February 21, 2021

What Causes Nosebleeds While Sleeping?

Use these quick fixes to stop nighttime nosebleeds

woman with nose bleed

Waking up to a bloodstain on your pillowcase for no apparent reason can be gross, unsettling and downright scary.


Cleveland Clinic is a non-profit academic medical center. Advertising on our site helps support our mission. We do not endorse non-Cleveland Clinic products or services. Policy

But don’t worry: If a nighttime bloody nose has ever disrupted your beauty sleep, chances are you’re not alone. And chances are you’re perfectly fine.

Nosebleeds at night are common and, usually, nothing to worry about. Pediatric otolaryngologist Swathi Appachi, MD, explains why nosebleeds happen when you sleep and what you can do about it.

Causes of nosebleeds while sleeping

Nosebleeds (also known in medical terms as epistaxis) usually happen for specific reasons. And you can often fix these problems with home remedies.

Here’s why they happen.

1. There’s some nose picking going on

Kids are particularly prone to “digging for gold,” but adults do it, too — sometimes in our sleep without realizing it. And the area in the middle of the nose, known as the septum, is especially prone to irritation and bleeding if you touch it.

“There are five different blood vessels that meet in the septum, and they’re very sensitive,” says Dr. Appachi. “If you touch the blood vessels, they can crack and bleed.”

Take a preventive approach to nose-picking. Dried-up mucus (aka “boogers”) in the nose is uncomfortable and hard to blow out, so people often resort to, well, manual removal. Instead, use drug-free nasal moisturizers, such as saline spray, gel and ointment, to solve this issue.

“Keep the inside of the nose moist, and you won’t have as much desire to pick,” says Dr. Appachi. “Nasal moisturizers can soften mucus and make it easier to clear with gentle blowing.”

To use nasal spray correctly, place the nozzle in the nostril and direct it toward your ear. “Don’t point nasal spray toward the middle of your nose,” Dr. Appachi advises. “You want to avoid direct contact with the septum.”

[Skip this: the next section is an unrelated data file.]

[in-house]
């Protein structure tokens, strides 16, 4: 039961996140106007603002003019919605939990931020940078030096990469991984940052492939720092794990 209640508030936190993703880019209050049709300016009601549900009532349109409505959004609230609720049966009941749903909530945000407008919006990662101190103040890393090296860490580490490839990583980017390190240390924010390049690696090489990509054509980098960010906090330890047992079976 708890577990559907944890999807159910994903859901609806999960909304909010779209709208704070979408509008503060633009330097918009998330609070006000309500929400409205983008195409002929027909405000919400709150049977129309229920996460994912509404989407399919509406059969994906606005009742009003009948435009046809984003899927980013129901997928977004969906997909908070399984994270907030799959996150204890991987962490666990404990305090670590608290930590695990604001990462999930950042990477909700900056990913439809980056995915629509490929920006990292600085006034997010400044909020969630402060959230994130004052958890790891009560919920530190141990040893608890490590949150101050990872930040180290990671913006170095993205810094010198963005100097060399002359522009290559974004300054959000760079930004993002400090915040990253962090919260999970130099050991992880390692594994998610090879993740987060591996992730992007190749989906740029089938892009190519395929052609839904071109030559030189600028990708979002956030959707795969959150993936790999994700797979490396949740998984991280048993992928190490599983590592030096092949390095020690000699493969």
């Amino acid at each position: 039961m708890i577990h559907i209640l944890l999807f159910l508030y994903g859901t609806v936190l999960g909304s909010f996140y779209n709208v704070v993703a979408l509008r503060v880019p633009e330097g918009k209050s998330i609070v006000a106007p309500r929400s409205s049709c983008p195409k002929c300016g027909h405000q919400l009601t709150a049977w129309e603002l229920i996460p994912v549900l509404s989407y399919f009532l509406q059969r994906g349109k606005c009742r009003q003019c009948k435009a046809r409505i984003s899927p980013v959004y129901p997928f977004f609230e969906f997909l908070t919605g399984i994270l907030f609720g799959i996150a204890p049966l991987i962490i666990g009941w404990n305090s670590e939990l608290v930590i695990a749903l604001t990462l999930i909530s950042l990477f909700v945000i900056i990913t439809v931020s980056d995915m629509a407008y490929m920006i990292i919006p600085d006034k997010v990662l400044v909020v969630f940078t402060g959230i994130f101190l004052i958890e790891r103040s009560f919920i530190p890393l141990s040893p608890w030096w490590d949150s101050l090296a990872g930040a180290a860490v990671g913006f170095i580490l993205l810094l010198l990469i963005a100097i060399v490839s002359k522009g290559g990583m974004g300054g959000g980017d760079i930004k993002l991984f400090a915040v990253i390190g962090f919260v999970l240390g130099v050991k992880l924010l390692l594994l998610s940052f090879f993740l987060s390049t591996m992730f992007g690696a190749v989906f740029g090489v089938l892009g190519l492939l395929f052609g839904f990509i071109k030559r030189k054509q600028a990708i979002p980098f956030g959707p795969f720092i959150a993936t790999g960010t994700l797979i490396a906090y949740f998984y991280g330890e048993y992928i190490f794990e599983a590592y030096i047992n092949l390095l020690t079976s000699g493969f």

And if your kids run away screaming when they see a bottle of nose spray, try gels or ointments. They don’t feel quite as invasive.

2. It’s dry in your bedroom

If you use heat or air conditioning or live in a dry climate, your home might have a low humidity level. If the humidity drops below 30%, you’re setting yourself up for dry skin and mucus membranes, including the membranes inside your nose.

“The septum’s blood vessels are very sensitive to dryness,” says Dr. Appachi. “When the mucus membranes in the nose dry out, the blood vessels are exposed. They can crack, causing bleeding. This is more likely to happen at night when you’re not drinking water and breathing through your mouth.”

Other signs your home is too dry:

  • Chapped or cracked lips.
  • Dry, itchy skin.
  • Sore, dry throat, especially when you wake up.
  • Static electricity on fabrics and hair.
  • Dry or itchy eyes.

You may want to purchase a hygrometer, a device that measures humidity levels. Ideal humidity levels are 30% to 50%. Then get a humidifier for your home or run a vaporizer in your bedroom each night. These devices are filled with water and moisturize the air. Clean them on the regular to avoid nasty issues like mold, bacteria and mildew.

For double defense against nighttime nosebleeds, pair your humidifier with a nasal moisturizer. “Use saline spray, then some ointment before going to bed,” says Dr. Appachi.

3. You have a cold or allergies